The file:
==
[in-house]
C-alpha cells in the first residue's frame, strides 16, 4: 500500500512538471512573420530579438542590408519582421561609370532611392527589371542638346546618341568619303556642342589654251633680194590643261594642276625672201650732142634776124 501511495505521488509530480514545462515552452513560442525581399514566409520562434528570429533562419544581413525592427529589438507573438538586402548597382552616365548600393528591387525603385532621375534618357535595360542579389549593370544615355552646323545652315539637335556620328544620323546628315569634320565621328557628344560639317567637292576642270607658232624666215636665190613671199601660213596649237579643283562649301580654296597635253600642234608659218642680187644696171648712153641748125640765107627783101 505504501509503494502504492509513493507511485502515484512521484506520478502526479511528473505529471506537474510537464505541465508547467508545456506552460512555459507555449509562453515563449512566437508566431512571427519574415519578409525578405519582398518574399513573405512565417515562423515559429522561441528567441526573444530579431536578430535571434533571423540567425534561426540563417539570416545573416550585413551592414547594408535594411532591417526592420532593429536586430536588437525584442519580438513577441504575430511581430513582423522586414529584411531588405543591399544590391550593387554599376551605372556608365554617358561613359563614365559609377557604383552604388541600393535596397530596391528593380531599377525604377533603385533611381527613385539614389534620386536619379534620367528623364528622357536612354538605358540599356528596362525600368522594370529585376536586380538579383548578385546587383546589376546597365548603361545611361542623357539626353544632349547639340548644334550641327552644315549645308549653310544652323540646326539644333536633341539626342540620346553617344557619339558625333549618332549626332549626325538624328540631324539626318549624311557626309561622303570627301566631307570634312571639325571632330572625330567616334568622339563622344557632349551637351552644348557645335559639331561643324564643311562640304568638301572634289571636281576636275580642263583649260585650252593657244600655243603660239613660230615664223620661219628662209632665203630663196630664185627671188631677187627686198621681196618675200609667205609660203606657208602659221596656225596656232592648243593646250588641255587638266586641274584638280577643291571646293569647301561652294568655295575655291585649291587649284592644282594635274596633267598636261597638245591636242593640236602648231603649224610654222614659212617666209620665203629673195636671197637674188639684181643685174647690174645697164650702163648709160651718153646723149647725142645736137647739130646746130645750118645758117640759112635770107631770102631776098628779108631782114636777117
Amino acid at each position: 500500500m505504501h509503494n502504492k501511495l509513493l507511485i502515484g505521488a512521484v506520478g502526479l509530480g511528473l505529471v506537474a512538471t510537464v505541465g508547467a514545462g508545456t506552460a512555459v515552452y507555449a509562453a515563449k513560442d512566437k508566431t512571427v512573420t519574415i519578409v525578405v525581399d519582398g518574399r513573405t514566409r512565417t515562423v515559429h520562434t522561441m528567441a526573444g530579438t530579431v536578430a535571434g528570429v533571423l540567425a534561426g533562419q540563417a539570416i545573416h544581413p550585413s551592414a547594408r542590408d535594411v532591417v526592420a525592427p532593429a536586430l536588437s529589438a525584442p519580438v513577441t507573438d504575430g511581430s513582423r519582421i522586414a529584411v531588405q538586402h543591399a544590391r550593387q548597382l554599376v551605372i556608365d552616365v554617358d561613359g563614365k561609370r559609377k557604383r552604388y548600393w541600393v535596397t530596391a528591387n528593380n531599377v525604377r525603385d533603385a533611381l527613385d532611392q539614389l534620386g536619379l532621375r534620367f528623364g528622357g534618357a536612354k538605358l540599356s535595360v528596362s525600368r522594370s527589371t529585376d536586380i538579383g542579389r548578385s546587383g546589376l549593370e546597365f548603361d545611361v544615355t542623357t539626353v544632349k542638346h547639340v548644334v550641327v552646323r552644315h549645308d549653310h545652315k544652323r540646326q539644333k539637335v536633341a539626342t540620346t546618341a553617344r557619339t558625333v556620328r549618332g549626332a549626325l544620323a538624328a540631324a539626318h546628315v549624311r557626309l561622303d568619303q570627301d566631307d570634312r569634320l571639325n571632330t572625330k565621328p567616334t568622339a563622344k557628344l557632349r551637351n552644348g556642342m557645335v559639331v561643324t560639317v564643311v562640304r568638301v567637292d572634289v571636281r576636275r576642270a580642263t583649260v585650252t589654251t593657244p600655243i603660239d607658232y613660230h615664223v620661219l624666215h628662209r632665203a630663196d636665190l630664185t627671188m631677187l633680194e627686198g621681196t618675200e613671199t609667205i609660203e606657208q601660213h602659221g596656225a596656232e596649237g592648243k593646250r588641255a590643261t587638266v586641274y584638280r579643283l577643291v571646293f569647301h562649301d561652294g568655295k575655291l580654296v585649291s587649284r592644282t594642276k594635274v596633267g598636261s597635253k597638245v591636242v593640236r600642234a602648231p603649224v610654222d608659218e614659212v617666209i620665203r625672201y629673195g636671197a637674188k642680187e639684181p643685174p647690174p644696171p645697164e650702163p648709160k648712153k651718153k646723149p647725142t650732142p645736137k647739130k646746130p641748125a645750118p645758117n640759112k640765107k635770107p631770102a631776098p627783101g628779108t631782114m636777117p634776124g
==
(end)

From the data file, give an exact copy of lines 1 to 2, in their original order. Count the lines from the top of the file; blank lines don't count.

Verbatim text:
[in-house]
C-alpha cells in the first residue's frame, strides 16, 4: 500500500512538471512573420530579438542590408519582421561609370532611392527589371542638346546618341568619303556642342589654251633680194590643261594642276625672201650732142634776124 501511495505521488509530480514545462515552452513560442525581399514566409520562434528570429533562419544581413525592427529589438507573438538586402548597382552616365548600393528591387525603385532621375534618357535595360542579389549593370544615355552646323545652315539637335556620328544620323546628315569634320565621328557628344560639317567637292576642270607658232624666215636665190613671199601660213596649237579643283562649301580654296597635253600642234608659218642680187644696171648712153641748125640765107627783101 505504501509503494502504492509513493507511485502515484512521484506520478502526479511528473505529471506537474510537464505541465508547467508545456506552460512555459507555449509562453515563449512566437508566431512571427519574415519578409525578405519582398518574399513573405512565417515562423515559429522561441528567441526573444530579431536578430535571434533571423540567425534561426540563417539570416545573416550585413551592414547594408535594411532591417526592420532593429536586430536588437525584442519580438513577441504575430511581430513582423522586414529584411531588405543591399544590391550593387554599376551605372556608365554617358561613359563614365559609377557604383552604388541600393535596397530596391528593380531599377525604377533603385533611381527613385539614389534620386536619379534620367528623364528622357536612354538605358540599356528596362525600368522594370529585376536586380538579383548578385546587383546589376546597365548603361545611361542623357539626353544632349547639340548644334550641327552644315549645308549653310544652323540646326539644333536633341539626342540620346553617344557619339558625333549618332549626332549626325538624328540631324539626318549624311557626309561622303570627301566631307570634312571639325571632330572625330567616334568622339563622344557632349551637351552644348557645335559639331561643324564643311562640304568638301572634289571636281576636275580642263583649260585650252593657244600655243603660239613660230615664223620661219628662209632665203630663196630664185627671188631677187627686198621681196618675200609667205609660203606657208602659221596656225596656232592648243593646250588641255587638266586641274584638280577643291571646293569647301561652294568655295575655291585649291587649284592644282594635274596633267598636261597638245591636242593640236602648231603649224610654222614659212617666209620665203629673195636671197637674188639684181643685174647690174645697164650702163648709160651718153646723149647725142645736137647739130646746130645750118645758117640759112635770107631770102631776098628779108631782114636777117